BE PREPARED: Winter is coming

It may be high summer, but it is also the best and most effective/economical time to prepare for winter. Age UK publish a great guide called “Winter Wrapped Up” which is full of tips to get your home ready for the cold weather and reduce your risk of common health problems.

  • Below is a excerpt from it – to download the full guide, visit the AGE UK website

Preparing for winter

Getting ready for the cold weather – which can start as early as October – means that you’re more likely to keep warm and well. Here are some things you can do to stay safe and
ward off the winter chills:

  • Get your heating system serviced every year to ensure it’s running safely and efficiently. Gas heating must be serviced by a qualified Gas Safe-registered engineer. If you are a tenant, your landlord should check your gas heating system and appliances for safety at least once a year. Never block air vents and if you have wood-burning, coal or gas heaters make sure there’s adequate ventilation.
  • See Age UK’s free guide Save energy, pay less for tips on insulating and draught-proofing your home. You could also check with your energy supplier to see whether they have
    further advice to help you prepare for winter.
  • Make sure you know where your main stopcock is and check that it’s easy to turn. If it’s jammed, you may need to replace it. If water pipes freeze they can burst, so you need
    to be able to turn off the water at the main stopcock.
  • Have your electric blanket serviced at least every three years.
  • Make sure your smoke alarm is working. You can ask your local fire service to check your home for fire safety. It’s free and you may be eligible to get free smoke alarms fitted. If
    you are a private tenant, your landlord must install smoke alarms for you.
  • Install an audible carbon monoxide alarm in each room that has a gas or solid-fuel burning appliance. If you are a private tenant your landlord should install carbon monoxide
    alarms for you.
  • Ask your family or friends if they could call or visit you more often if there’s an extended period of cold weather.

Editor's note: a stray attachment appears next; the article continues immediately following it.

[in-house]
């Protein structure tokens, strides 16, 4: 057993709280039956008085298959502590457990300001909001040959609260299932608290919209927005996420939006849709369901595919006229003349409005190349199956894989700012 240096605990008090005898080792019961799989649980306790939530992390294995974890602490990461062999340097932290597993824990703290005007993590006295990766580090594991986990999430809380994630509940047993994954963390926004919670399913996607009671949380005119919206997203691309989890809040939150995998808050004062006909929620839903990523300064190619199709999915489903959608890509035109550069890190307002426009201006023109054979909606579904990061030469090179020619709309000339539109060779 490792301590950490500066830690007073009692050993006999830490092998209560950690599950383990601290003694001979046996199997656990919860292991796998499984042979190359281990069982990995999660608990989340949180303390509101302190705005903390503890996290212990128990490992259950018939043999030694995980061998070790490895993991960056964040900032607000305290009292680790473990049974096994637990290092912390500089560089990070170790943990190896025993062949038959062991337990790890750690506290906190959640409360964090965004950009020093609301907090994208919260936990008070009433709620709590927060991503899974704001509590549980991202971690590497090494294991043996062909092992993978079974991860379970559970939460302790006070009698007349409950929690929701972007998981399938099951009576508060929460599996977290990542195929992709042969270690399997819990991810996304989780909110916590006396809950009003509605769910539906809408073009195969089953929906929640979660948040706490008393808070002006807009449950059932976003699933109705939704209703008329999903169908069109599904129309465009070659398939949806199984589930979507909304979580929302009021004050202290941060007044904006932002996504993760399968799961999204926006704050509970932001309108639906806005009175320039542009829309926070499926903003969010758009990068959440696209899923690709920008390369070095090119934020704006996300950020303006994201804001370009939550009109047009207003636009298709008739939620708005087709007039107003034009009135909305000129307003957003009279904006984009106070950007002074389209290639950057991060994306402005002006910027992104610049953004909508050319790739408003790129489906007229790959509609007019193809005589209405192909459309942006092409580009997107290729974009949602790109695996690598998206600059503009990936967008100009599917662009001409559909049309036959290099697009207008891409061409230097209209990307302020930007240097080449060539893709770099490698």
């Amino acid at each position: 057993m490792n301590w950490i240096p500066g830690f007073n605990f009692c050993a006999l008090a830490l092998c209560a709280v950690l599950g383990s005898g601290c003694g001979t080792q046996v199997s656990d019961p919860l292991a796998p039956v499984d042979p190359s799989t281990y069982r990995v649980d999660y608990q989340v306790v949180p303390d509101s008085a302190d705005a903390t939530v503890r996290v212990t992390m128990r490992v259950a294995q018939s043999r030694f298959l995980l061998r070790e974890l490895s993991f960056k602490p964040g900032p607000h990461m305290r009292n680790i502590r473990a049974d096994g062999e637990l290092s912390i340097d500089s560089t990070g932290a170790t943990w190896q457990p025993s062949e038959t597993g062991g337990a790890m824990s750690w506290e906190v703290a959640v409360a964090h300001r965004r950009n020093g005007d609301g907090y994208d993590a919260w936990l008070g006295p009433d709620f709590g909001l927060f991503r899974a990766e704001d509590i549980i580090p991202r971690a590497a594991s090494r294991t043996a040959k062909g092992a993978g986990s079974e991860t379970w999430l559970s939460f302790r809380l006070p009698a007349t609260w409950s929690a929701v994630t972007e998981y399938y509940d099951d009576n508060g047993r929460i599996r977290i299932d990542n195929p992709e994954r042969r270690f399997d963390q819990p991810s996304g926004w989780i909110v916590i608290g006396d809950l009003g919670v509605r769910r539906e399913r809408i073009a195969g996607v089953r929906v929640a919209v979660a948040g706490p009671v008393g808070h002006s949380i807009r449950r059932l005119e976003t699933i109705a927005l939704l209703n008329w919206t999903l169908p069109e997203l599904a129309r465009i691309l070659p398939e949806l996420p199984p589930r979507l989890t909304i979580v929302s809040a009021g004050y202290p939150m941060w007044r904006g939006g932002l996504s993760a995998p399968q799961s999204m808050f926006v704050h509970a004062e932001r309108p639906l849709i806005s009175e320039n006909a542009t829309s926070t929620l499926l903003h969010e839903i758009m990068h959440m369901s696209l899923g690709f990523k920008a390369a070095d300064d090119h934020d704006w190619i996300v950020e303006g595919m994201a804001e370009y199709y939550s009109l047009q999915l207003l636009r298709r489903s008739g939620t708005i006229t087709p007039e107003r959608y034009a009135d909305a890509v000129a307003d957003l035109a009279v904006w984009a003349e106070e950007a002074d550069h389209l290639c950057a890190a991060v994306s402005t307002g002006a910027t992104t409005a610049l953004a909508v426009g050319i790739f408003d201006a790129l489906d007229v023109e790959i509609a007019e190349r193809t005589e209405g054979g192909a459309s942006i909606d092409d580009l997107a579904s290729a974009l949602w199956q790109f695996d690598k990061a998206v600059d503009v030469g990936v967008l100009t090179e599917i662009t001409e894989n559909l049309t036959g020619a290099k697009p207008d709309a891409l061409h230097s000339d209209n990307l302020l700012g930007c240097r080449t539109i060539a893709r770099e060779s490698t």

• Keep a mixture of salt and sand handy to put on steps or paths in icy weather. Some councils provide free bags of the mix or try a local DIY store.
  • If the area you live in is liable to floods, sign up for free flood warnings from Floodline (see page 25 of the full guide – link above). Find out if there is a community flood group in your area by contacting the National Flood Forum (see page 25).
  • Consider fitting a grab rail if you have steps at your front or back door. Ask your local Age UK for more information.
  • Keep simple cold, flu and sore throat remedies in the house. Your pharmacist can make suggestions and advise you how to manage minor illnesses.
  • Make sure you have a yearly flu jab. It’s free if you’re over 65, or if you’re a carer or have certain long-term conditions.
  • Order repeat prescriptions in plenty of time, particularly if bad weather is forecast. Ask your local pharmacy if it offers a prescription pick-up and delivery service.
  • Keep basic food items in the cupboard or freezer in case it’s too cold to go shopping. You could also do your food shopping online and get it delivered to your door.
  • Keep a torch handy in case you lose power and keep your radio, mobile phone, laptop or tablet fully charged, so you can use the battery power if there’s no electricity.
  • Write down emergency numbers, such as utility companies, and keep this by your phone.
  • Make sure you claim all the financial support you can to help with heating bills. Your local Age UK can advise you.
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